I qualified as a dental surgeon at University College Dental School (London) in March 1982. I began my first job in practice soon after that. I joined a small well-run practice in Rainham (Kent), an overgrown village between Gillingham and Sittingbourne. I was about 60 miles (~96 Km) from Central London, but it felt as if it were on a different planet.
My patients were delightful on the whole, and not overly demanding. The principal dentist, Julian Unter, was helpful and never put me under any pressure. I recall once after I had been in practice for only a few weeks that a patient asked me how long I had been a dentist. Not wishing to alarm her that I had only been ‘let loose’ from dental school a few weeks earlier, yet wanting to be honest, I replied: “I have been working up in London for five years”. This, which was true because I had been studying in a dental environment for that length of time, appeared to satisfy the questioner.
There was a branch of Tesco’s supermarket in Rainham. I used to buy bits and pieces there for my lunch. Whenever I handed a chocolate bar or any other piece of dentally unsuitable confectionary, the cashiers, many of whom were patients of our practice, would then wave the chocolate or similar in the air and then shout to everyone in the shop: “Look what the dentist is eating”.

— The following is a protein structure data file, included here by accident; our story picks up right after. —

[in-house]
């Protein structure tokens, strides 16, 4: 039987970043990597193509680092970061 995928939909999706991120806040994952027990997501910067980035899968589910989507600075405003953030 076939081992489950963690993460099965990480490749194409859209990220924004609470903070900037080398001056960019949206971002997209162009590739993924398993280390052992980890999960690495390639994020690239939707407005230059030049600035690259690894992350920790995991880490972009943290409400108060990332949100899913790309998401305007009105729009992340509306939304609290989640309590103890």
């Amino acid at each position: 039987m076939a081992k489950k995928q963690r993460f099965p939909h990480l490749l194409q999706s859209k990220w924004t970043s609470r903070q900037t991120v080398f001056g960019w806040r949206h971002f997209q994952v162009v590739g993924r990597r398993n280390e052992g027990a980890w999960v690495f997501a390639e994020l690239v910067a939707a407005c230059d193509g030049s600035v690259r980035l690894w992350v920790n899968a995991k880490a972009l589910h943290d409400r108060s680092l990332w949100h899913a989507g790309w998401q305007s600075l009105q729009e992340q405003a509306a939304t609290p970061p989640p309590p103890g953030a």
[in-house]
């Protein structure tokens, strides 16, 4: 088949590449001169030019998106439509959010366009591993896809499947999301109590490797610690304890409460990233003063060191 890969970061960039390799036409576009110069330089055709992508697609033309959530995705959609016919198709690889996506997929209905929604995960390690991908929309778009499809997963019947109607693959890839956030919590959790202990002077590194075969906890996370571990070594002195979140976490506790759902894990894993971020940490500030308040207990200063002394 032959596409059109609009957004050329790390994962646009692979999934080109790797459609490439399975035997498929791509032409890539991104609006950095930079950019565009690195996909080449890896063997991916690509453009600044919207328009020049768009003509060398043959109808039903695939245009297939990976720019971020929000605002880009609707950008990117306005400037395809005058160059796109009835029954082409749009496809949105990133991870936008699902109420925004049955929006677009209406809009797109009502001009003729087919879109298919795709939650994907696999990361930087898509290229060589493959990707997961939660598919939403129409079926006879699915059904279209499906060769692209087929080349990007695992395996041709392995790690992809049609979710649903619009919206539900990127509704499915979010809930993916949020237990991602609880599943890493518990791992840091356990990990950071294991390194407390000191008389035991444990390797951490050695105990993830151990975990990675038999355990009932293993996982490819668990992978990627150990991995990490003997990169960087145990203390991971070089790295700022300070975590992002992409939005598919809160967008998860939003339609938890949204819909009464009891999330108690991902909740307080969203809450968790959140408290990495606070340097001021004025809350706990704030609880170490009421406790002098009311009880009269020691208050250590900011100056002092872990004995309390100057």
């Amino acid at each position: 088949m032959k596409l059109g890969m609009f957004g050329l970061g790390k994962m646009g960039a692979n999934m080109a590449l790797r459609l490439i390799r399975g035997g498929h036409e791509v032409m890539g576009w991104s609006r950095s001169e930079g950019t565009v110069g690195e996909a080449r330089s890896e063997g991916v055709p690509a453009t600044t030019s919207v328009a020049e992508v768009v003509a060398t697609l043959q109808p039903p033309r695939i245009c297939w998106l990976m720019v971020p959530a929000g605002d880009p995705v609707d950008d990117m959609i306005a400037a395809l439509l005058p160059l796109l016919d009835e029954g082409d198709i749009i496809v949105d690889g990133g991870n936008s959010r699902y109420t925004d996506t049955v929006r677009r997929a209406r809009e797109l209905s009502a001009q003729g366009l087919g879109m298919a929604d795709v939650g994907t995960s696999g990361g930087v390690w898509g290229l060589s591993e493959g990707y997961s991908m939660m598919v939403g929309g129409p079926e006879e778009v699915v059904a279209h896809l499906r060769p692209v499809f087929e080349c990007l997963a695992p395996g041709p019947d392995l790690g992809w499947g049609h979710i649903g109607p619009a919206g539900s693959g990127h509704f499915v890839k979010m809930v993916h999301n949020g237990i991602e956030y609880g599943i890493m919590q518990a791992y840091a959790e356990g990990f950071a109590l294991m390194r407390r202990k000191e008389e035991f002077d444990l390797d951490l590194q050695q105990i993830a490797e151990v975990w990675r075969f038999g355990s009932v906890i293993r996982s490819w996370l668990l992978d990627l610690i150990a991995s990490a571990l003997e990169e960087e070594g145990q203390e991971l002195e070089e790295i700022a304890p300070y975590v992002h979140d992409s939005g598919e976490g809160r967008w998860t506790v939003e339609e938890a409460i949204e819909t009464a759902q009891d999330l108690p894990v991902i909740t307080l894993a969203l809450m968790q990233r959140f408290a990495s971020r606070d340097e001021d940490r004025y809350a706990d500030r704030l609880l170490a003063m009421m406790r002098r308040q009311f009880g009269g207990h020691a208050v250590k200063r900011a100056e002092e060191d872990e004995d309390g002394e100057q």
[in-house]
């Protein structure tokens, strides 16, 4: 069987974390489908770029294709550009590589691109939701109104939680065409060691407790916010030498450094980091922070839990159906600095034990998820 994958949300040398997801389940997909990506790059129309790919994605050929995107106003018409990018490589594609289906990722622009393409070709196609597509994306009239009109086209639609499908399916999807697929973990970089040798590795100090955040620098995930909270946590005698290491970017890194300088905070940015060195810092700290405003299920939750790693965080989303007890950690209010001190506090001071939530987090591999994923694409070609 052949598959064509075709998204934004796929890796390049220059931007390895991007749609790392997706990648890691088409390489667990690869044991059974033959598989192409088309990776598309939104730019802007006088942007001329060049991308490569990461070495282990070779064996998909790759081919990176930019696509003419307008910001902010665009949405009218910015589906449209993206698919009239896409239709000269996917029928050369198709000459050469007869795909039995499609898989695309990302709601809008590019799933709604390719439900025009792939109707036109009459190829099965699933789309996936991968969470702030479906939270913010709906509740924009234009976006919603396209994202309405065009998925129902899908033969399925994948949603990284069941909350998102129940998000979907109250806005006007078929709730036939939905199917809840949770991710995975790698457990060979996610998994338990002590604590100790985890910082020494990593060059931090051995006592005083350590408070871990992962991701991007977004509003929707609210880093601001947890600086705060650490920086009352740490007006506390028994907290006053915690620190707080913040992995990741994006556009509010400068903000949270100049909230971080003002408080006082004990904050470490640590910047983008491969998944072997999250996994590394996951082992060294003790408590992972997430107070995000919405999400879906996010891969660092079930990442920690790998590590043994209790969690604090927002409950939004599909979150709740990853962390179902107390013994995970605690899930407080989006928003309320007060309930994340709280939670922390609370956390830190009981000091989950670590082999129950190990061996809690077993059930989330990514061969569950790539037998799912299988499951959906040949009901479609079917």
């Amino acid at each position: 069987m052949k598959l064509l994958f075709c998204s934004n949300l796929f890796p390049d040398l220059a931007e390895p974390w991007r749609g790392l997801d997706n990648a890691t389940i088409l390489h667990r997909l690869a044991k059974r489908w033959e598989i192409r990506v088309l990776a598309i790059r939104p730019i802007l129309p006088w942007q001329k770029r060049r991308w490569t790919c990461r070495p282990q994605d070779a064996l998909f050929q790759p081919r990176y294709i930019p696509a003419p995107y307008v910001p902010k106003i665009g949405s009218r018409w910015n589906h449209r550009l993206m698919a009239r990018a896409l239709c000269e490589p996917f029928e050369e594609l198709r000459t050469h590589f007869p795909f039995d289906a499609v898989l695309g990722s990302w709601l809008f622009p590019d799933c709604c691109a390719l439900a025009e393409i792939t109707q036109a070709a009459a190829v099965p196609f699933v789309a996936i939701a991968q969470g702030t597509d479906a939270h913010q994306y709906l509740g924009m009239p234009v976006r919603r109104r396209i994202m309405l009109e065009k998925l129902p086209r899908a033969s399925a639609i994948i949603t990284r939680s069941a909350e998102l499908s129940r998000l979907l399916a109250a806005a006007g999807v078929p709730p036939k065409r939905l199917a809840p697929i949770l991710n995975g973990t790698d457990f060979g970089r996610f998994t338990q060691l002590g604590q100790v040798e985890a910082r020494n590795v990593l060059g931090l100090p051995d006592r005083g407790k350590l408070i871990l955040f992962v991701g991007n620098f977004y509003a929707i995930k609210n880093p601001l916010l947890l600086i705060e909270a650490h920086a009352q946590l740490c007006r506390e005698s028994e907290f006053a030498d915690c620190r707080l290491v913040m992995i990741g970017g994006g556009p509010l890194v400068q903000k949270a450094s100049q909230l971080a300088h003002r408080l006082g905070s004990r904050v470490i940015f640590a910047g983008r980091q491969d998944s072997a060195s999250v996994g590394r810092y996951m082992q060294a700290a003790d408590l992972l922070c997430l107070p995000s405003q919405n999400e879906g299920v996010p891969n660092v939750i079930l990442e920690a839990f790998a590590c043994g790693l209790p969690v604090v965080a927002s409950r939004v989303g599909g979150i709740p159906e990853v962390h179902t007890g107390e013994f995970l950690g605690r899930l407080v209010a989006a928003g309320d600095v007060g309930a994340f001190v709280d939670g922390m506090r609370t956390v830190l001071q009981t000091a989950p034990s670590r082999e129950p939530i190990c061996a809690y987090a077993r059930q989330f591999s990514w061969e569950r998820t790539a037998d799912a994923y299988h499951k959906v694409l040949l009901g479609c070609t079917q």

I was brought up eating Mediterranean dishes at home, and learned to cook them myself. Garlic was an essential ingredient in my cooking. I used to cook for myself in my digs in Kent. One day, I was working on an elderly lady’s teeth, when she swept my hand away, and exclaimed: “Ooh, you’ve been eating garlic, Mr Yamey.” From then on, whilst I was working in Kent – and that was for about 11 years – I desisted from eating garlic during the working week. Now, I work near Central London and few of my patients are of Anglo-Saxon origin, and almost all of them eat garlic, so my consumption of the stuff is no longer a problem.
Parsley was another of my favourite ingredients during the 1980s when I worked in Kent. When I began working there, I went into Tescos, which was almost the only food store in the village, and asked for parsley. The reply I received from the surprised store assistant was: “No dear, there’s no call for it. We only get parsley in at Christmas.” I was only 60 miles from London, where parsley was readily available throughout the year, but no one wanted it in Rainham except at Christmas. This and many other similar cultural differences made me realise how different Kent was to London and many of the exotic places that I had visited much further away from it.